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    Atomoxetine (ATX) is a presynaptic norepinephrine transporter (NET) inhibitor widely prescribed for attention-deficit/hyperactivity disorder (ADHD) due to its low abuse potential and absence of psychostimulant effects. While NET inhibition is implicated in the clinical response, several additional pharmacoactivities may contribute to clinical efficacy or unwanted side effects. We recently reported that ATX can dose-dependently alter mitochondrial function and cellular redox status. Here, we assessed potential alterations in mitochondrial biogenesis, mitochondrial dynamics and cellular antioxidant capacity following high- and low-dose ATX treatment of differentiated human neuroblastoma cells. Human SH-SY5Y neuroblastoma cells were treated with ATX (1, 5, 10, 20 and 50 μM) for 7 days under differentiation culture conditions. Changes in the expression levels of protein markers for mitochondrial biogenesis, fusion and fission as well as of antioxidant proteins were analysed by Western blot. High-dose ATX (50 μM) reduced while low-dose ATX (10 μM) increased mitochondrial biogenesis as evidenced by parallel changes in SDHA, COX-I, PGC1α and TFAM expression. High-dose ATX also reduced mitochondrial fusion as evidenced by OPA1 and MFN2 downregulation, and mitochondrial fission as indicated by DRP1 and Fis1 downregulation. In contrast, ATX did not alter expression of the antioxidant enzymes SOD1 and catalase, the phase II transcription factor Nfr2, or the Nfr2-regulated antioxidant enzyme NQO1. Clinical responses and side effects of ATX may be mediated by dose-dependent modulation of mitochondrial biogenesis and dynamics as well as NET inhibition. © 2022. The Author(s), under exclusive licence to Springer Science+Business Media, LLC, part of Springer Nature.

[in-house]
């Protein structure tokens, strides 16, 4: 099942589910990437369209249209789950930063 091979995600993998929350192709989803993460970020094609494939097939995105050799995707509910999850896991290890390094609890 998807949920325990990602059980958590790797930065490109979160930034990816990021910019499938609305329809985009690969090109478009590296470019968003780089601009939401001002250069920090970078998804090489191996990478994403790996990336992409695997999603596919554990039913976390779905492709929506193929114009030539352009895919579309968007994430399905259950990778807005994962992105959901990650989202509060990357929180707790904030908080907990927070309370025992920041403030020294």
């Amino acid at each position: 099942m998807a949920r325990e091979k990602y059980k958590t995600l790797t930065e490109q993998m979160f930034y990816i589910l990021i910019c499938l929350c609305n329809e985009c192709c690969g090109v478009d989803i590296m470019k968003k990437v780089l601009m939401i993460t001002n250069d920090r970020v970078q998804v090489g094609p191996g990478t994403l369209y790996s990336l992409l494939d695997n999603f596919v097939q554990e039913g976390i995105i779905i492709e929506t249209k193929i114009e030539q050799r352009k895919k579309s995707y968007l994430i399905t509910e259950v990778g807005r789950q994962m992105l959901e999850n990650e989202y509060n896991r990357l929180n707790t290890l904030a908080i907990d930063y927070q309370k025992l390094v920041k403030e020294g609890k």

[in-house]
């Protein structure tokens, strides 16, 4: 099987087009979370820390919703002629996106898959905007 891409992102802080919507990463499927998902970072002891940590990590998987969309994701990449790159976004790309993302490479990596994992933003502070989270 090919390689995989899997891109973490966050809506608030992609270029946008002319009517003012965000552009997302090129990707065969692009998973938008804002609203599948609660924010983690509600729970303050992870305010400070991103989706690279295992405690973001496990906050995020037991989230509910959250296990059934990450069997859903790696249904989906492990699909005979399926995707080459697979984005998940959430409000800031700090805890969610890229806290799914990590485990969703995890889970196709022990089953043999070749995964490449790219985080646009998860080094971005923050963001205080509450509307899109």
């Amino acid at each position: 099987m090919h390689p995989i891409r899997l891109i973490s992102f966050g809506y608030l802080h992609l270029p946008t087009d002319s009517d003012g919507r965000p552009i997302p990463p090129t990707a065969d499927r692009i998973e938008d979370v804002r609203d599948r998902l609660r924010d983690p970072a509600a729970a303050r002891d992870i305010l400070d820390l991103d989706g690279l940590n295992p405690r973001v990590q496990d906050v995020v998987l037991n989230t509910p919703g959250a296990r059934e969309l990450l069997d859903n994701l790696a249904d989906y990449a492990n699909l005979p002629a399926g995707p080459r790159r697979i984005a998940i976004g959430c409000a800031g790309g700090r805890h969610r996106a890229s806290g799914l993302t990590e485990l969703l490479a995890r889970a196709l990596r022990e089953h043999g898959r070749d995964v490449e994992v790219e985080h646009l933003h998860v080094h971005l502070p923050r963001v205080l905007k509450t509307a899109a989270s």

Sonia Carreón-Trujillo, Daniela Vázquez-González, Juan Carlos Corona. Atomoxetine Decreases Mitochondrial Biogenesis, Fission and Fusion In Human Neuron-like Cells But Does Not Alter Antioxidant Defences. Cell biochemistry and biophysics. 2023 Mar;81(1):105-115

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    PMID: 36346546

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